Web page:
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UN General Declares Stalemate In Bosnian War

THE commander of United Nations peacekeeping forces in Bosnia told a delegation of NATO and Bosnian officers that the war has reached a stalemate, and Muslim-led government forces have no chance of achieving a decisive victory.

NATO officers and a Reuters correspondent heard Lt. Gen. Michael Rose, the British commander of the UN Protection Force in Bosnia, say the Muslims had no chance of dealing a decisive blow to their Serb foes, even if the arms embargo on former Yugoslavia were lifted.

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``If all the blocks were lifted, it would take years for you to achieve a strategic balance with the enemy,'' he told Brig. Gen. Mehmet Aligic, the Muslim-led Bosnian Army commander in Travnik in central Bosnia.

General Aligic countered that now that Croats and Muslims had stopped fighting, the Bosnian Army could concentrate its energies on fighting the Bosnian Serb army, which controls 70 percent of Bosnia.

While the meeting was under way, Bosnian Army and Croat tanks were attacking Bosnian Serb positions near Tesanj in a joint attack that marked the first time the Croat militia had fought alongside Muslim forces in central Bosnia for more than a year, UN sources and local media said. Some UN military officers and Western analysts say the future course of the war is riding on how actively the Croats assist the Muslims. Crimean Parliament Threatened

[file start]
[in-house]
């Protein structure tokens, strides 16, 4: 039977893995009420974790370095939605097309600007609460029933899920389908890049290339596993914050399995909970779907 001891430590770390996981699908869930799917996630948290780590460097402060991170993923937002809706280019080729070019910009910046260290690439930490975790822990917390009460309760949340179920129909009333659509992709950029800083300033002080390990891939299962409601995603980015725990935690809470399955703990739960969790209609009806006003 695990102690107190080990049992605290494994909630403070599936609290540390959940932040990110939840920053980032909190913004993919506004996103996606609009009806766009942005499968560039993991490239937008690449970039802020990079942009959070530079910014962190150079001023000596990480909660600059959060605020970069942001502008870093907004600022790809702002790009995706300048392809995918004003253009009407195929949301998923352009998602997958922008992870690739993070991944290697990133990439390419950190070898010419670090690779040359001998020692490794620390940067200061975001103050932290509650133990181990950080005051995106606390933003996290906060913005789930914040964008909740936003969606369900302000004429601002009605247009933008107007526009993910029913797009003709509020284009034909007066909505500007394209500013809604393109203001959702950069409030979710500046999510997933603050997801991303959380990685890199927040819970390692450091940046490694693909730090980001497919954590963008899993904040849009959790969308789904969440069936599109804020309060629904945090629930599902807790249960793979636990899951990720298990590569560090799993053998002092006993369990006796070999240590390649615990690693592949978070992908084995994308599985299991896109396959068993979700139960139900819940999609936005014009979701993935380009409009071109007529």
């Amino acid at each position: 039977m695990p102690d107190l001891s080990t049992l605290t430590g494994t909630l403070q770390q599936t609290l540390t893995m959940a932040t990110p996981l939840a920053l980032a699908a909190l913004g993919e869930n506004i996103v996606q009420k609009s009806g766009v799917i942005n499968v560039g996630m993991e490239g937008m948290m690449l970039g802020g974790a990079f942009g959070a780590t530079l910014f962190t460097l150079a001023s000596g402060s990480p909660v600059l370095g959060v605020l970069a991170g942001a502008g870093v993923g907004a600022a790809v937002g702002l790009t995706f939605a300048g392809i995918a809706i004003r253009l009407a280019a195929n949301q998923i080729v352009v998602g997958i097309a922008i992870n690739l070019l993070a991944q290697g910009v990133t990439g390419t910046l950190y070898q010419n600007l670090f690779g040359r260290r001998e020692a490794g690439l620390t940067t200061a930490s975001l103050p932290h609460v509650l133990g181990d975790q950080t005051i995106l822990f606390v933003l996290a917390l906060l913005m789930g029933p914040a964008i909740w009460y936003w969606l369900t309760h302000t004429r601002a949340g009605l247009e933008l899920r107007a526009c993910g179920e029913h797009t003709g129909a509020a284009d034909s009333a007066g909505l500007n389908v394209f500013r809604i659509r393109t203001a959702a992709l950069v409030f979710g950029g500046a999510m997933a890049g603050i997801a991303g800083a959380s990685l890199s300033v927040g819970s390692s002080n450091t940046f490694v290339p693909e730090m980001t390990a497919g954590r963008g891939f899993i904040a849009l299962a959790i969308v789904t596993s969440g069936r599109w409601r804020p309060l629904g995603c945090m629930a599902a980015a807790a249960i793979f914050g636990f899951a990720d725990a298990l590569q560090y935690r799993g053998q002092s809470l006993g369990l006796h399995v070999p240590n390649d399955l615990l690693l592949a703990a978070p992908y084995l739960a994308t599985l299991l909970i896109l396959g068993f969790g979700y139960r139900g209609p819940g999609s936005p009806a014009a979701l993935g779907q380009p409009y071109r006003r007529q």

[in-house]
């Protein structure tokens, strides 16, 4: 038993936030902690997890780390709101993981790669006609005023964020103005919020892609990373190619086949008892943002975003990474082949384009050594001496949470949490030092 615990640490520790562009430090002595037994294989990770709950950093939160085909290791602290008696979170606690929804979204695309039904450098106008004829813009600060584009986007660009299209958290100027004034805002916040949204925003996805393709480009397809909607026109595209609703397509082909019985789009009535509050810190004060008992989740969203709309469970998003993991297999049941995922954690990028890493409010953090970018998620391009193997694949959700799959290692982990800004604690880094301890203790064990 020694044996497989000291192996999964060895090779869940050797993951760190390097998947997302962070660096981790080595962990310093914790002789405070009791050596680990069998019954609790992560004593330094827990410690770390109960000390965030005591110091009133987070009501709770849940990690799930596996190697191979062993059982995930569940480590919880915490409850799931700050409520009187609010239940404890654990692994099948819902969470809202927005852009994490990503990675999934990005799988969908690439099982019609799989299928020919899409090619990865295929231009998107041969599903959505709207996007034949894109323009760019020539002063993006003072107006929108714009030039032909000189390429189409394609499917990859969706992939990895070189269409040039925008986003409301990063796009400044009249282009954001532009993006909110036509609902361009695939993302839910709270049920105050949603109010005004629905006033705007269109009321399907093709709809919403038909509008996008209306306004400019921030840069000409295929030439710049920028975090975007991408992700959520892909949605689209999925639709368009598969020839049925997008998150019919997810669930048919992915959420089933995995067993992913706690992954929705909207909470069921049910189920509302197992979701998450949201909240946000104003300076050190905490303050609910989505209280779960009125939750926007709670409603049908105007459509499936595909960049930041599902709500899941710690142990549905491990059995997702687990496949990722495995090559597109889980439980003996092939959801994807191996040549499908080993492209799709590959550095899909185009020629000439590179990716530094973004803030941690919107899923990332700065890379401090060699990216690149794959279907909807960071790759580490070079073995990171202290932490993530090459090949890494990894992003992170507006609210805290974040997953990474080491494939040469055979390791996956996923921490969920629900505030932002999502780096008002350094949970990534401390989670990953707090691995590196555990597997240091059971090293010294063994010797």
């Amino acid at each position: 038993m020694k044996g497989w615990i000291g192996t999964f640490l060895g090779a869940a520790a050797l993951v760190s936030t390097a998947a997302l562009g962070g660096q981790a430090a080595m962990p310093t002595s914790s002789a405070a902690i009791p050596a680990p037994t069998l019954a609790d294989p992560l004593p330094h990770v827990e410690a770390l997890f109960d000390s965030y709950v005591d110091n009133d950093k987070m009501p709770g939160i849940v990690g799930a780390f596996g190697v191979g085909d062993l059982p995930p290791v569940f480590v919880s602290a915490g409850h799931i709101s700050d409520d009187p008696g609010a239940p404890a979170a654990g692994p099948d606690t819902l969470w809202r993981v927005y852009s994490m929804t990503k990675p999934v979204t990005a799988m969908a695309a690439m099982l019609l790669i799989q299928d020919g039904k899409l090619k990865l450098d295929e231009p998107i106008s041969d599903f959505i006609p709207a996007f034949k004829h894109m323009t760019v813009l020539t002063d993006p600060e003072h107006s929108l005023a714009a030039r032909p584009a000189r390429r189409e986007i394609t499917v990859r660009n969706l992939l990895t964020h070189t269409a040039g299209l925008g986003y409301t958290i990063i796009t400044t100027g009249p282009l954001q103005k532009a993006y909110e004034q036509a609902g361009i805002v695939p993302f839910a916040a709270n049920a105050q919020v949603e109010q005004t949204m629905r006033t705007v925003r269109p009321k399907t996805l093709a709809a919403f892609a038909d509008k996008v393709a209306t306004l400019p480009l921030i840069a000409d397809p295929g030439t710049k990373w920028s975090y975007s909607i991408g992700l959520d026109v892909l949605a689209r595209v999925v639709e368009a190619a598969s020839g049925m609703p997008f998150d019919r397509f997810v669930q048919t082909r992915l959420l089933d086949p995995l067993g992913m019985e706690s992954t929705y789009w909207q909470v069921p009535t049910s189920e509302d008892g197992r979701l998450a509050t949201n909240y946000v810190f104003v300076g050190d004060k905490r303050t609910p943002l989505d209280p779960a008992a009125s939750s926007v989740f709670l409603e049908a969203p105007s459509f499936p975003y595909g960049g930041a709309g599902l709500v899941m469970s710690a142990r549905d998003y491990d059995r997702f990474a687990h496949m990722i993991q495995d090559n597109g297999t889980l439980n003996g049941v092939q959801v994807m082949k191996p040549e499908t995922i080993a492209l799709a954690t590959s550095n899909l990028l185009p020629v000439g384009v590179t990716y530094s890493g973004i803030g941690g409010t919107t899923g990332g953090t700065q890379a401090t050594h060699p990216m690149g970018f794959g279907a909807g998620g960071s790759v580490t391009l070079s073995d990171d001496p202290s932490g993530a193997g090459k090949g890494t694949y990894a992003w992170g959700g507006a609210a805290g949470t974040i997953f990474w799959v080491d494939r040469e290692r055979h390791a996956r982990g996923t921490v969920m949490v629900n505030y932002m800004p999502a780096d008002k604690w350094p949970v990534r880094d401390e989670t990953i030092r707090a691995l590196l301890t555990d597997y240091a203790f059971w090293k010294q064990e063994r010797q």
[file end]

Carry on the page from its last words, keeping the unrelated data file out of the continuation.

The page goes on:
PRESIDENT Leonid Kravchuk has vowed to close Crimea's rebel parliament and impose presidential rule if the lawmakers do not reverse their virtual declaration of independence, an official warned.

A Crimean legislative delegation and Ukrainian authorities said Tuesday that they would ask their respective parliaments to form a working group on the crisis over the Black Sea peninsula belonging to Ukraine.

Crimea's pro-Russian parliament adopted a new constitution Friday, claiming far greater independence from Kiev. The Ukrainian parliament immediately gave the Crimean assembly 10 days to rescind the document. Many Crimean lawmakers see their constitution as a first step toward reunification with Russia.

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